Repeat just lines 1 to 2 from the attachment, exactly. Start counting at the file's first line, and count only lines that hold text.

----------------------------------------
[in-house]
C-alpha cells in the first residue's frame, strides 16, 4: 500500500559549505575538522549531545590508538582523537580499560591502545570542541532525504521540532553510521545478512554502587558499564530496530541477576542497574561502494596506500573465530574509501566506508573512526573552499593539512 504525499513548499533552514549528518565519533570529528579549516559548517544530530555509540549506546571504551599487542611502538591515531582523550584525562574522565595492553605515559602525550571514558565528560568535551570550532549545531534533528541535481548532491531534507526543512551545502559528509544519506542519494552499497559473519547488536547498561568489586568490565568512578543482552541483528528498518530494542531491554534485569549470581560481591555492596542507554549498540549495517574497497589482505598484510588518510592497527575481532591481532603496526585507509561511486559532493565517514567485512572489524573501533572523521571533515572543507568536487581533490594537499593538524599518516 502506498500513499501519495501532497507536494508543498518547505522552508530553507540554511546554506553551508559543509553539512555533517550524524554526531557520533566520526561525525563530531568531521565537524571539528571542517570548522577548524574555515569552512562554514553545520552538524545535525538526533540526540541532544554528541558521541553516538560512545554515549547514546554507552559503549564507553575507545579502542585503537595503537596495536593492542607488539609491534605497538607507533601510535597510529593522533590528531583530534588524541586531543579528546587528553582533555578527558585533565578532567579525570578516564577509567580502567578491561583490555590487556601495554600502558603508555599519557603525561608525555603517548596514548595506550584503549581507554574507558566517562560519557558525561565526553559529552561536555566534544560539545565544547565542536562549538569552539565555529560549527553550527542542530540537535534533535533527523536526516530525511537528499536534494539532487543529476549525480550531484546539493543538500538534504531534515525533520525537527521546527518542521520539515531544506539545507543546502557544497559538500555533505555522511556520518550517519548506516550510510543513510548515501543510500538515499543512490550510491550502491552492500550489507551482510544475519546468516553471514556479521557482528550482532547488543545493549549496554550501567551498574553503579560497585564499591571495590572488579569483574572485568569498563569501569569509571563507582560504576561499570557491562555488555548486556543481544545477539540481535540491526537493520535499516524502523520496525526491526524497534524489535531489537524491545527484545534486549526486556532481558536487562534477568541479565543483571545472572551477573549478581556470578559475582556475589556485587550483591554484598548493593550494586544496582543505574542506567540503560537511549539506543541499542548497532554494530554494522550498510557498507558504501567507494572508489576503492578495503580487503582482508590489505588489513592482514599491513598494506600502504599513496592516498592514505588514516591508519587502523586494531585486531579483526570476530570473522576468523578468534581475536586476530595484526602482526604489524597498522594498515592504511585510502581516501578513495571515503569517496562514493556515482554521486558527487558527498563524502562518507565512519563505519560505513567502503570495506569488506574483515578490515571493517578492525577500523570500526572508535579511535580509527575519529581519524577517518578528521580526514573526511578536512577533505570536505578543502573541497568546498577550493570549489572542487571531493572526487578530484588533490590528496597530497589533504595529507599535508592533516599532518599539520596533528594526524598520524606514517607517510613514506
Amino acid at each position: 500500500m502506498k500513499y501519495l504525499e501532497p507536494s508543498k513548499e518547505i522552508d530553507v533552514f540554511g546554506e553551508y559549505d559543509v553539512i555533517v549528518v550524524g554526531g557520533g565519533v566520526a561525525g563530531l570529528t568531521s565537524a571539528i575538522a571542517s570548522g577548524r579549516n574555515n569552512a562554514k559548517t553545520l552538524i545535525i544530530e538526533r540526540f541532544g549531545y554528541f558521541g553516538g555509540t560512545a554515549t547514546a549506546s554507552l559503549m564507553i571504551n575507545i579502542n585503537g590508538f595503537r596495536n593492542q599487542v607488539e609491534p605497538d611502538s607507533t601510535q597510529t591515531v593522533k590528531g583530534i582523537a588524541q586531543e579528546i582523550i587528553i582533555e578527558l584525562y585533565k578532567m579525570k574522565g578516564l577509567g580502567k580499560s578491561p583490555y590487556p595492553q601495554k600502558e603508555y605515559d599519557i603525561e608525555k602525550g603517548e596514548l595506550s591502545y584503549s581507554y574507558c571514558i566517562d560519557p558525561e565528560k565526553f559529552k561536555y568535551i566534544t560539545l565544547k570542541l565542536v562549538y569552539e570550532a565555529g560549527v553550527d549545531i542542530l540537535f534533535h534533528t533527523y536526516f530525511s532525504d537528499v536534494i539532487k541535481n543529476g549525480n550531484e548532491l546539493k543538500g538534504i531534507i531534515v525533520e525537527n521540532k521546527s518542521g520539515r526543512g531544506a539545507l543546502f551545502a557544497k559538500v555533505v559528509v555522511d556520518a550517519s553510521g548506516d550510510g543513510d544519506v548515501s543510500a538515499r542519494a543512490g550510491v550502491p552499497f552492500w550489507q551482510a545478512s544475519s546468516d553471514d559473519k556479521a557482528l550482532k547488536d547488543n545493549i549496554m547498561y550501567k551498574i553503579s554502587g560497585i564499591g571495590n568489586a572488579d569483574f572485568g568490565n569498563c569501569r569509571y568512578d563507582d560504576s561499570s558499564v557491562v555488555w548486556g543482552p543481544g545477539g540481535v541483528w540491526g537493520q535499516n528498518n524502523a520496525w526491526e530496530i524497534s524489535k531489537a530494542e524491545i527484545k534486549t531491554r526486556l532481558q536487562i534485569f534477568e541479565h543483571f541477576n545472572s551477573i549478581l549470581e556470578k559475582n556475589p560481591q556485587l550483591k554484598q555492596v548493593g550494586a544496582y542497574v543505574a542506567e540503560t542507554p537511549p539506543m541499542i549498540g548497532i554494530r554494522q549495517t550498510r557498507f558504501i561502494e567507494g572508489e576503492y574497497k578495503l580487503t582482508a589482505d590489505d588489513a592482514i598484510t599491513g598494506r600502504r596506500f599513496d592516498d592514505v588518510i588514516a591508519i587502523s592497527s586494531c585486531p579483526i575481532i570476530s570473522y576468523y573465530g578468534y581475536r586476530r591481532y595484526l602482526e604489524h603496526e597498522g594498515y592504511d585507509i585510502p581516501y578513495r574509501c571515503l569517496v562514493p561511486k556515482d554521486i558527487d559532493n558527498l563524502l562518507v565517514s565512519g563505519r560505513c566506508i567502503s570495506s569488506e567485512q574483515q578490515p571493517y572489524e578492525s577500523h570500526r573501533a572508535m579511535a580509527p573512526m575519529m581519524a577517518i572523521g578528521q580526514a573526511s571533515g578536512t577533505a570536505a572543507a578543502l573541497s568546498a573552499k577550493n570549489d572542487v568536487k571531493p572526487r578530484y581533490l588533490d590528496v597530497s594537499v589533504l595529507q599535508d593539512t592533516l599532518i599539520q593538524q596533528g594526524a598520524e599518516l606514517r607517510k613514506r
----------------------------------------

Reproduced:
[in-house]
C-alpha cells in the first residue's frame, strides 16, 4: 500500500559549505575538522549531545590508538582523537580499560591502545570542541532525504521540532553510521545478512554502587558499564530496530541477576542497574561502494596506500573465530574509501566506508573512526573552499593539512 504525499513548499533552514549528518565519533570529528579549516559548517544530530555509540549506546571504551599487542611502538591515531582523550584525562574522565595492553605515559602525550571514558565528560568535551570550532549545531534533528541535481548532491531534507526543512551545502559528509544519506542519494552499497559473519547488536547498561568489586568490565568512578543482552541483528528498518530494542531491554534485569549470581560481591555492596542507554549498540549495517574497497589482505598484510588518510592497527575481532591481532603496526585507509561511486559532493565517514567485512572489524573501533572523521571533515572543507568536487581533490594537499593538524599518516 502506498500513499501519495501532497507536494508543498518547505522552508530553507540554511546554506553551508559543509553539512555533517550524524554526531557520533566520526561525525563530531568531521565537524571539528571542517570548522577548524574555515569552512562554514553545520552538524545535525538526533540526540541532544554528541558521541553516538560512545554515549547514546554507552559503549564507553575507545579502542585503537595503537596495536593492542607488539609491534605497538607507533601510535597510529593522533590528531583530534588524541586531543579528546587528553582533555578527558585533565578532567579525570578516564577509567580502567578491561583490555590487556601495554600502558603508555599519557603525561608525555603517548596514548595506550584503549581507554574507558566517562560519557558525561565526553559529552561536555566534544560539545565544547565542536562549538569552539565555529560549527553550527542542530540537535534533535533527523536526516530525511537528499536534494539532487543529476549525480550531484546539493543538500538534504531534515525533520525537527521546527518542521520539515531544506539545507543546502557544497559538500555533505555522511556520518550517519548506516550510510543513510548515501543510500538515499543512490550510491550502491552492500550489507551482510544475519546468516553471514556479521557482528550482532547488543545493549549496554550501567551498574553503579560497585564499591571495590572488579569483574572485568569498563569501569569509571563507582560504576561499570557491562555488555548486556543481544545477539540481535540491526537493520535499516524502523520496525526491526524497534524489535531489537524491545527484545534486549526486556532481558536487562534477568541479565543483571545472572551477573549478581556470578559475582556475589556485587550483591554484598548493593550494586544496582543505574542506567540503560537511549539506543541499542548497532554494530554494522550498510557498507558504501567507494572508489576503492578495503580487503582482508590489505588489513592482514599491513598494506600502504599513496592516498592514505588514516591508519587502523586494531585486531579483526570476530570473522576468523578468534581475536586476530595484526602482526604489524597498522594498515592504511585510502581516501578513495571515503569517496562514493556515482554521486558527487558527498563524502562518507565512519563505519560505513567502503570495506569488506574483515578490515571493517578492525577500523570500526572508535579511535580509527575519529581519524577517518578528521580526514573526511578536512577533505570536505578543502573541497568546498577550493570549489572542487571531493572526487578530484588533490590528496597530497589533504595529507599535508592533516599532518599539520596533528594526524598520524606514517607517510613514506